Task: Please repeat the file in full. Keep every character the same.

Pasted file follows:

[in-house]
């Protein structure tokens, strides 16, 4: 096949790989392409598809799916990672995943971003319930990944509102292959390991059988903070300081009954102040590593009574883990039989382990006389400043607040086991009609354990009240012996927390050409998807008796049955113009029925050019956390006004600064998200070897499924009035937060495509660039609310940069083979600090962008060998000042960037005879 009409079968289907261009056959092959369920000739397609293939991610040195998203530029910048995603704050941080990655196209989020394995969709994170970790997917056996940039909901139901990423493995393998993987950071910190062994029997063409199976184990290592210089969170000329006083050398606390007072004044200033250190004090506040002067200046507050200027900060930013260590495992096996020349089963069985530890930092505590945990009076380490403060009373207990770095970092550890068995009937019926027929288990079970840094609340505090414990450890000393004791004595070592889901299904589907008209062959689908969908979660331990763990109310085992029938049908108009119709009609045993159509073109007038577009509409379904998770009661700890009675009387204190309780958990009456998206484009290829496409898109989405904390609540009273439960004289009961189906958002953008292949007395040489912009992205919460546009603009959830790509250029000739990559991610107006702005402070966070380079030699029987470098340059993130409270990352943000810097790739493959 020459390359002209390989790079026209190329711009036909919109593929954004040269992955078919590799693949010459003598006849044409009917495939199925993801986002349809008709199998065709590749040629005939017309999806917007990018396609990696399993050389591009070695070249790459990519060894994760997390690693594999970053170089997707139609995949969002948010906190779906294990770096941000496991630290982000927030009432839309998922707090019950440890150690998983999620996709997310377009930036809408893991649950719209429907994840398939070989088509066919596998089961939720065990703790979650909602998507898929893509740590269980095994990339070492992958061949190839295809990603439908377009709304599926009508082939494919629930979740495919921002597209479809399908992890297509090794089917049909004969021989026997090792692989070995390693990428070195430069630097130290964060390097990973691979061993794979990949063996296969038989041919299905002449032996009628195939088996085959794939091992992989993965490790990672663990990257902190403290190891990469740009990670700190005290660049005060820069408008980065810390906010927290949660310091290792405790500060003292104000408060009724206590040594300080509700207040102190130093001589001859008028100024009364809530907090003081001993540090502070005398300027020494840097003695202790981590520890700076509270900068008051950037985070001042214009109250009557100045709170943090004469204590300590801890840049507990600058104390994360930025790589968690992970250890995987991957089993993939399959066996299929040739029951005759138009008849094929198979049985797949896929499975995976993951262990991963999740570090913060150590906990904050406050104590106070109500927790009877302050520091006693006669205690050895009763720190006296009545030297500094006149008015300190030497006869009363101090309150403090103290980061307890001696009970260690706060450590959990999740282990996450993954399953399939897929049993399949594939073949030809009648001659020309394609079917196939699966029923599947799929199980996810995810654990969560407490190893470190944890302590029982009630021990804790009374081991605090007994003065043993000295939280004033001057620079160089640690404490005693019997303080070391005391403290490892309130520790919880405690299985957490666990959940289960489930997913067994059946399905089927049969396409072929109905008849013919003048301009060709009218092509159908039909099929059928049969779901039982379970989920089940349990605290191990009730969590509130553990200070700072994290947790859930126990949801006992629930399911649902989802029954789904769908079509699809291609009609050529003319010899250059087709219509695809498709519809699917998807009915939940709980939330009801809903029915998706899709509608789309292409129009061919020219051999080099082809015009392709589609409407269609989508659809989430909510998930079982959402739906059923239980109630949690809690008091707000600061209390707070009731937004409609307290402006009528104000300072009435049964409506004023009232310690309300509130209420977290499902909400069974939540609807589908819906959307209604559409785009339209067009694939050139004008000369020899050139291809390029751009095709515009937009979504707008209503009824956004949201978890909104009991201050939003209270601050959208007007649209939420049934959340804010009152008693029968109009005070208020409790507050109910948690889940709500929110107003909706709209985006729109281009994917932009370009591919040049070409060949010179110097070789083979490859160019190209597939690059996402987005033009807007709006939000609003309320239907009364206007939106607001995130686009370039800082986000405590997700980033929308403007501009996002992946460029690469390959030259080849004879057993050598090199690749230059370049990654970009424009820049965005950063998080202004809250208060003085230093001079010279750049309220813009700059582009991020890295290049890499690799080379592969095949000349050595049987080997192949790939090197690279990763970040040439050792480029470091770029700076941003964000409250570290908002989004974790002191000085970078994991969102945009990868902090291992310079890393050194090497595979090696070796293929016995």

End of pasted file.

[in-house]
């Protein structure tokens, strides 16, 4: 096949790989392409598809799916990672995943971003319930990944509102292959390991059988903070300081009954102040590593009574883990039989382990006389400043607040086991009609354990009240012996927390050409998807008796049955113009029925050019956390006004600064998200070897499924009035937060495509660039609310940069083979600090962008060998000042960037005879 009409079968289907261009056959092959369920000739397609293939991610040195998203530029910048995603704050941080990655196209989020394995969709994170970790997917056996940039909901139901990423493995393998993987950071910190062994029997063409199976184990290592210089969170000329006083050398606390007072004044200033250190004090506040002067200046507050200027900060930013260590495992096996020349089963069985530890930092505590945990009076380490403060009373207990770095970092550890068995009937019926027929288990079970840094609340505090414990450890000393004791004595070592889901299904589907008209062959689908969908979660331990763990109310085992029938049908108009119709009609045993159509073109007038577009509409379904998770009661700890009675009387204190309780958990009456998206484009290829496409898109989405904390609540009273439960004289009961189906958002953008292949007395040489912009992205919460546009603009959830790509250029000739990559991610107006702005402070966070380079030699029987470098340059993130409270990352943000810097790739493959 020459390359002209390989790079026209190329711009036909919109593929954004040269992955078919590799693949010459003598006849044409009917495939199925993801986002349809008709199998065709590749040629005939017309999806917007990018396609990696399993050389591009070695070249790459990519060894994760997390690693594999970053170089997707139609995949969002948010906190779906294990770096941000496991630290982000927030009432839309998922707090019950440890150690998983999620996709997310377009930036809408893991649950719209429907994840398939070989088509066919596998089961939720065990703790979650909602998507898929893509740590269980095994990339070492992958061949190839295809990603439908377009709304599926009508082939494919629930979740495919921002597209479809399908992890297509090794089917049909004969021989026997090792692989070995390693990428070195430069630097130290964060390097990973691979061993794979990949063996296969038989041919299905002449032996009628195939088996085959794939091992992989993965490790990672663990990257902190403290190891990469740009990670700190005290660049005060820069408008980065810390906010927290949660310091290792405790500060003292104000408060009724206590040594300080509700207040102190130093001589001859008028100024009364809530907090003081001993540090502070005398300027020494840097003695202790981590520890700076509270900068008051950037985070001042214009109250009557100045709170943090004469204590300590801890840049507990600058104390994360930025790589968690992970250890995987991957089993993939399959066996299929040739029951005759138009008849094929198979049985797949896929499975995976993951262990991963999740570090913060150590906990904050406050104590106070109500927790009877302050520091006693006669205690050895009763720190006296009545030297500094006149008015300190030497006869009363101090309150403090103290980061307890001696009970260690706060450590959990999740282990996450993954399953399939897929049993399949594939073949030809009648001659020309394609079917196939699966029923599947799929199980996810995810654990969560407490190893470190944890302590029982009630021990804790009374081991605090007994003065043993000295939280004033001057620079160089640690404490005693019997303080070391005391403290490892309130520790919880405690299985957490666990959940289960489930997913067994059946399905089927049969396409072929109905008849013919003048301009060709009218092509159908039909099929059928049969779901039982379970989920089940349990605290191990009730969590509130553990200070700072994290947790859930126990949801006992629930399911649902989802029954789904769908079509699809291609009609050529003319010899250059087709219509695809498709519809699917998807009915939940709980939330009801809903029915998706899709509608789309292409129009061919020219051999080099082809015009392709589609409407269609989508659809989430909510998930079982959402739906059923239980109630949690809690008091707000600061209390707070009731937004409609307290402006009528104000300072009435049964409506004023009232310690309300509130209420977290499902909400069974939540609807589908819906959307209604559409785009339209067009694939050139004008000369020899050139291809390029751009095709515009937009979504707008209503009824956004949201978890909104009991201050939003209270601050959208007007649209939420049934959340804010009152008693029968109009005070208020409790507050109910948690889940709500929110107003909706709209985006729109281009994917932009370009591919040049070409060949010179110097070789083979490859160019190209597939690059996402987005033009807007709006939000609003309320239907009364206007939106607001995130686009370039800082986000405590997700980033929308403007501009996002992946460029690469390959030259080849004879057993050598090199690749230059370049990654970009424009820049965005950063998080202004809250208060003085230093001079010279750049309220813009700059582009991020890295290049890499690799080379592969095949000349050595049987080997192949790939090197690279990763970040040439050792480029470091770029700076941003964000409250570290908002989004974790002191000085970078994991969102945009990868902090291992310079890393050194090497595979090696070796293929016995």